At a bare minimum, you should translate fundamental product info so a potential buyer can make a more informed purchasing decision. Nearly three-quarters of eCommerce customers say they’re more likely to buy a product with information in their own language.

Social proof 

Reviews and testimonials have a major influence on customers’ buying decisions, so localizing any social proof on your site is a smart choice. This means translating reviews and testimonials so a customer sees them in their native language—but even better, it means including reviews and testimonials from that customer’s country that are more relevant and applicable to their buying experience. 

Email marketing

Any correspondence with a customer should ideally be in their native language to strengthen your relationship with that customer and encourage brand loyalty. You can localize your email content by segmenting your emails by country or language preference.

Metadata for SEO

It’s easy to forget to translate your metadata—after all, your website visitors most likely won’t ever see it. But metadata translation serves an important purpose: helping your website rank higher on international search engine result pages where users search in different languages. Higher rankings lead to more traffic, and with more traffic comes more sales. (If you use our service at Weglot, we automatically translate metadata, meaning you’re covered for international SEO.)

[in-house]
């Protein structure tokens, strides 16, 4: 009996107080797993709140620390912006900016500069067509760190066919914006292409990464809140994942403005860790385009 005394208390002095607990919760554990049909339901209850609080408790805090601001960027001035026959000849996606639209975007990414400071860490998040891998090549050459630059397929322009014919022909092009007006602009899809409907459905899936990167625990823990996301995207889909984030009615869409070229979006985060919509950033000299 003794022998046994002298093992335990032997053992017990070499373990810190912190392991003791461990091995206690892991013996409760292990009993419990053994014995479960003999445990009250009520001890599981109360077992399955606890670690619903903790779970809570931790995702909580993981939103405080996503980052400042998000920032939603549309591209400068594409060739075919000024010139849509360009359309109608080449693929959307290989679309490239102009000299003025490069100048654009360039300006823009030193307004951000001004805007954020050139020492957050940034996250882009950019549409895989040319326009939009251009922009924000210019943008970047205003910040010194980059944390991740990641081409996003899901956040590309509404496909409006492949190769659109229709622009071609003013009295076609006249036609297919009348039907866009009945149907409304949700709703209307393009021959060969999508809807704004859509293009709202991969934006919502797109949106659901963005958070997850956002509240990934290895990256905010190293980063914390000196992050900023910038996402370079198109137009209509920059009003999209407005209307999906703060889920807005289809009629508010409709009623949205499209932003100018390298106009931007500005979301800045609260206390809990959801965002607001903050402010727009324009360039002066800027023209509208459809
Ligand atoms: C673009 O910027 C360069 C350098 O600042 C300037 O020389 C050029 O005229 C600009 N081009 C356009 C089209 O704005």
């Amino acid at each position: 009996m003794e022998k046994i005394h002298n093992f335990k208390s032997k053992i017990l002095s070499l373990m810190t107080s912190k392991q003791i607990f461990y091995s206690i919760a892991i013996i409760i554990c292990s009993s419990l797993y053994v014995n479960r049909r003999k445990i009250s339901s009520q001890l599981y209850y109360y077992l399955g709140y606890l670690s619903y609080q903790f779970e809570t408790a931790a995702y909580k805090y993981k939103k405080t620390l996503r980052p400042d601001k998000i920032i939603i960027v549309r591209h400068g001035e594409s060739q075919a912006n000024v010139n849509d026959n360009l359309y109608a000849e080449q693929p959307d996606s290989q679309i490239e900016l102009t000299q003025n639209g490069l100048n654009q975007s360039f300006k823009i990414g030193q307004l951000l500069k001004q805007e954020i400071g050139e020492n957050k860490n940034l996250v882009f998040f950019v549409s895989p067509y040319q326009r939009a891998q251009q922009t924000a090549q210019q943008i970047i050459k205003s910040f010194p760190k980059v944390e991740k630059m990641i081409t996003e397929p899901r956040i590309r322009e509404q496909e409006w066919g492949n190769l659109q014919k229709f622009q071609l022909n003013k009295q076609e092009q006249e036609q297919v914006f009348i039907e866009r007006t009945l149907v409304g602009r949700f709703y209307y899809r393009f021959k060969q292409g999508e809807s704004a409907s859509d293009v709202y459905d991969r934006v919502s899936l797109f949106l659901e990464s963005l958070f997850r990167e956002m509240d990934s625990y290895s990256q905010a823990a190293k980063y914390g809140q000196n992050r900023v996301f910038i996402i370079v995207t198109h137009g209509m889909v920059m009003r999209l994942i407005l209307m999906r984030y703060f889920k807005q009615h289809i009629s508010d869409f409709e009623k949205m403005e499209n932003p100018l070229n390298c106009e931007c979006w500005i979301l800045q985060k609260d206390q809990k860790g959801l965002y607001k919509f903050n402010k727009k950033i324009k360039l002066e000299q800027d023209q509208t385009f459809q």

2. Translating your images

“Content” doesn’t just refer to the written words on your site—it also includes the images, videos and other types of media. Of course, you can’t literally translate an image to another language, but you can localize your media to ensure it’s both culturally and contextually relevant to the market you’re targeting. Media localization can help you better appeal to customers in other markets—and also avoid potentially alienating those customers with an image that’s culturally irrelevant or (inadvertently, of course) insensitive.

U.S. New Year's compared to Chinese New Year's.
“New Year’s” can mean different things in different cultures. Via: Flickr, Unsplash.

For example, if you have a New Year’s promotion on your website, this would make little sense when targeting customers in countries like China where they make a far bigger deal of their own New Year’s celebration a few months later. In these instances, it makes sense to localize your media so customers visiting your site from China see more relevant content.

3. Adapting your checkout

One overlooked aspect of website localization is the importance of an adapted checkout and payment process. To follow up on from the previous example, imagine you are a U.S.-based business and have translated your website to better target customers in China. However, when it comes to the checkout the price is only available in U.S. dollars. 

This can cause a problem when it comes to converting eCommerce sales, as 92.2 percent of customers prefer to shop in their local currency. Furthermore, one-third of customers are likely to abandon their carts if a local currency option is not available.

Amazon's currency selection option.
Amazon gives customers currency options.